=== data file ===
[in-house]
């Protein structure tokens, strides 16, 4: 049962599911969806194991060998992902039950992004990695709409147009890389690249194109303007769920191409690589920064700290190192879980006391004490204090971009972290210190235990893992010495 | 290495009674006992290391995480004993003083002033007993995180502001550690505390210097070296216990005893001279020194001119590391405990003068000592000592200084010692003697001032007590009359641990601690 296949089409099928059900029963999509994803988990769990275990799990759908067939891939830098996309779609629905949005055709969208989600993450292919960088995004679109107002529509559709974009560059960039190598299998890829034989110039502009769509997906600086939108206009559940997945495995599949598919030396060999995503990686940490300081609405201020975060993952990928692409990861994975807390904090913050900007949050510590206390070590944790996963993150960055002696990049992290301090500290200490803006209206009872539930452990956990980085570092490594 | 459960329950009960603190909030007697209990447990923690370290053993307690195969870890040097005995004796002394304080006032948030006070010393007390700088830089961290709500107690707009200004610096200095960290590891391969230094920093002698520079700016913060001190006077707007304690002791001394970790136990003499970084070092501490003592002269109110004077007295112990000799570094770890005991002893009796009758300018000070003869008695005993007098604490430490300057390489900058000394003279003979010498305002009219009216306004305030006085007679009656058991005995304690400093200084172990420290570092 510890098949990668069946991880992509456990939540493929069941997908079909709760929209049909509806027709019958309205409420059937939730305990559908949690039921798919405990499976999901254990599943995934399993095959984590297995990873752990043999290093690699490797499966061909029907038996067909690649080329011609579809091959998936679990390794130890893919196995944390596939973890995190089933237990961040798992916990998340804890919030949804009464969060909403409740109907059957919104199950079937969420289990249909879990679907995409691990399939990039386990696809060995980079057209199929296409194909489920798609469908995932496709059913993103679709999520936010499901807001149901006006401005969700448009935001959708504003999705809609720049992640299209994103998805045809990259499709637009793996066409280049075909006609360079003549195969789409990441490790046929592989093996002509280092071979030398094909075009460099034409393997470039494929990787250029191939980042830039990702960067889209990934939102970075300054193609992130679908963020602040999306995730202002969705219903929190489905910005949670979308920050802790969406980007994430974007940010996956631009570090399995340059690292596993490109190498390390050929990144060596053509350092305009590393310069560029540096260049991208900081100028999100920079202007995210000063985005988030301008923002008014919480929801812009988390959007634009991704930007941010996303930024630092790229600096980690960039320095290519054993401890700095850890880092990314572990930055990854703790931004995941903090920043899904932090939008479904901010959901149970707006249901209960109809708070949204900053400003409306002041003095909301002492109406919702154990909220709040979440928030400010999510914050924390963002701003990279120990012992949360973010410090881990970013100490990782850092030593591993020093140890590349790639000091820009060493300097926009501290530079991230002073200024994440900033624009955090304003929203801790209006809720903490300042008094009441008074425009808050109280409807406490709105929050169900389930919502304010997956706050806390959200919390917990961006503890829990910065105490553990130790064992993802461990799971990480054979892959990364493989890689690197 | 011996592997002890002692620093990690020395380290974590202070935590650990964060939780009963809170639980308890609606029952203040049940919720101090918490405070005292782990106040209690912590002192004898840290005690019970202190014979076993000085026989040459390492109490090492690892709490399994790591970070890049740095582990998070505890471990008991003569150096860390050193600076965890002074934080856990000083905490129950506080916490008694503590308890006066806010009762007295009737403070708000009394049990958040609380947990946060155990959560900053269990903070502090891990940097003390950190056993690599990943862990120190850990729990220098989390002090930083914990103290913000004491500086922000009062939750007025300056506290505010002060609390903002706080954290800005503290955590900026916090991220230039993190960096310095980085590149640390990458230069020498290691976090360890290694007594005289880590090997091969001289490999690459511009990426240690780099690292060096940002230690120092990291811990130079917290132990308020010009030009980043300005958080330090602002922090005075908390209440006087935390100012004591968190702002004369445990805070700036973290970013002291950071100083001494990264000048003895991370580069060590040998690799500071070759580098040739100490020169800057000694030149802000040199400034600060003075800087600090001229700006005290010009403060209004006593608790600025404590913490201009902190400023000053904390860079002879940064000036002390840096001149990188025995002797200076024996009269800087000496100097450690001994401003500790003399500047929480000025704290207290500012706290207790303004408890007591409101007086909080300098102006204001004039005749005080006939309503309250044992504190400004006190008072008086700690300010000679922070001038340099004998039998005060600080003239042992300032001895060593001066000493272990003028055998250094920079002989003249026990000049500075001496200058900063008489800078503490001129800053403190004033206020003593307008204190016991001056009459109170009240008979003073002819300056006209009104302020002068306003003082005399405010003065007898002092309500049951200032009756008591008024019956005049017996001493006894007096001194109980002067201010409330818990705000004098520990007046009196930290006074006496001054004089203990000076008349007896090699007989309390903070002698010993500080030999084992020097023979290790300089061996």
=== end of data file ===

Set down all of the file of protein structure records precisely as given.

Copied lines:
[in-house]
């Protein structure tokens, strides 16, 4: 049962599911969806194991060998992902039950992004990695709409147009890389690249194109303007769920191409690589920064700290190192879980006391004490204090971009972290210190235990893992010495 | 290495009674006992290391995480004993003083002033007993995180502001550690505390210097070296216990005893001279020194001119590391405990003068000592000592200084010692003697001032007590009359641990601690 296949089409099928059900029963999509994803988990769990275990799990759908067939891939830098996309779609629905949005055709969208989600993450292919960088995004679109107002529509559709974009560059960039190598299998890829034989110039502009769509997906600086939108206009559940997945495995599949598919030396060999995503990686940490300081609405201020975060993952990928692409990861994975807390904090913050900007949050510590206390070590944790996963993150960055002696990049992290301090500290200490803006209206009872539930452990956990980085570092490594 | 459960329950009960603190909030007697209990447990923690370290053993307690195969870890040097005995004796002394304080006032948030006070010393007390700088830089961290709500107690707009200004610096200095960290590891391969230094920093002698520079700016913060001190006077707007304690002791001394970790136990003499970084070092501490003592002269109110004077007295112990000799570094770890005991002893009796009758300018000070003869008695005993007098604490430490300057390489900058000394003279003979010498305002009219009216306004305030006085007679009656058991005995304690400093200084172990420290570092 510890098949990668069946991880992509456990939540493929069941997908079909709760929209049909509806027709019958309205409420059937939730305990559908949690039921798919405990499976999901254990599943995934399993095959984590297995990873752990043999290093690699490797499966061909029907038996067909690649080329011609579809091959998936679990390794130890893919196995944390596939973890995190089933237990961040798992916990998340804890919030949804009464969060909403409740109907059957919104199950079937969420289990249909879990679907995409691990399939990039386990696809060995980079057209199929296409194909489920798609469908995932496709059913993103679709999520936010499901807001149901006006401005969700448009935001959708504003999705809609720049992640299209994103998805045809990259499709637009793996066409280049075909006609360079003549195969789409990441490790046929592989093996002509280092071979030398094909075009460099034409393997470039494929990787250029191939980042830039990702960067889209990934939102970075300054193609992130679908963020602040999306995730202002969705219903929190489905910005949670979308920050802790969406980007994430974007940010996956631009570090399995340059690292596993490109190498390390050929990144060596053509350092305009590393310069560029540096260049991208900081100028999100920079202007995210000063985005988030301008923002008014919480929801812009988390959007634009991704930007941010996303930024630092790229600096980690960039320095290519054993401890700095850890880092990314572990930055990854703790931004995941903090920043899904932090939008479904901010959901149970707006249901209960109809708070949204900053400003409306002041003095909301002492109406919702154990909220709040979440928030400010999510914050924390963002701003990279120990012992949360973010410090881990970013100490990782850092030593591993020093140890590349790639000091820009060493300097926009501290530079991230002073200024994440900033624009955090304003929203801790209006809720903490300042008094009441008074425009808050109280409807406490709105929050169900389930919502304010997956706050806390959200919390917990961006503890829990910065105490553990130790064992993802461990799971990480054979892959990364493989890689690197 | 011996592997002890002692620093990690020395380290974590202070935590650990964060939780009963809170639980308890609606029952203040049940919720101090918490405070005292782990106040209690912590002192004898840290005690019970202190014979076993000085026989040459390492109490090492690892709490399994790591970070890049740095582990998070505890471990008991003569150096860390050193600076965890002074934080856990000083905490129950506080916490008694503590308890006066806010009762007295009737403070708000009394049990958040609380947990946060155990959560900053269990903070502090891990940097003390950190056993690599990943862990120190850990729990220098989390002090930083914990103290913000004491500086922000009062939750007025300056506290505010002060609390903002706080954290800005503290955590900026916090991220230039993190960096310095980085590149640390990458230069020498290691976090360890290694007594005289880590090997091969001289490999690459511009990426240690780099690292060096940002230690120092990291811990130079917290132990308020010009030009980043300005958080330090602002922090005075908390209440006087935390100012004591968190702002004369445990805070700036973290970013002291950071100083001494990264000048003895991370580069060590040998690799500071070759580098040739100490020169800057000694030149802000040199400034600060003075800087600090001229700006005290010009403060209004006593608790600025404590913490201009902190400023000053904390860079002879940064000036002390840096001149990188025995002797200076024996009269800087000496100097450690001994401003500790003399500047929480000025704290207290500012706290207790303004408890007591409101007086909080300098102006204001004039005749005080006939309503309250044992504190400004006190008072008086700690300010000679922070001038340099004998039998005060600080003239042992300032001895060593001066000493272990003028055998250094920079002989003249026990000049500075001496200058900063008489800078503490001129800053403190004033206020003593307008204190016991001056009459109170009240008979003073002819300056006209009104302020002068306003003082005399405010003065007898002092309500049951200032009756008591008024019956005049017996001493006894007096001194109980002067201010409330818990705000004098520990007046009196930290006074006496001054004089203990000076008349007896090699007989309390903070002698010993500080030999084992020097023979290790300089061996």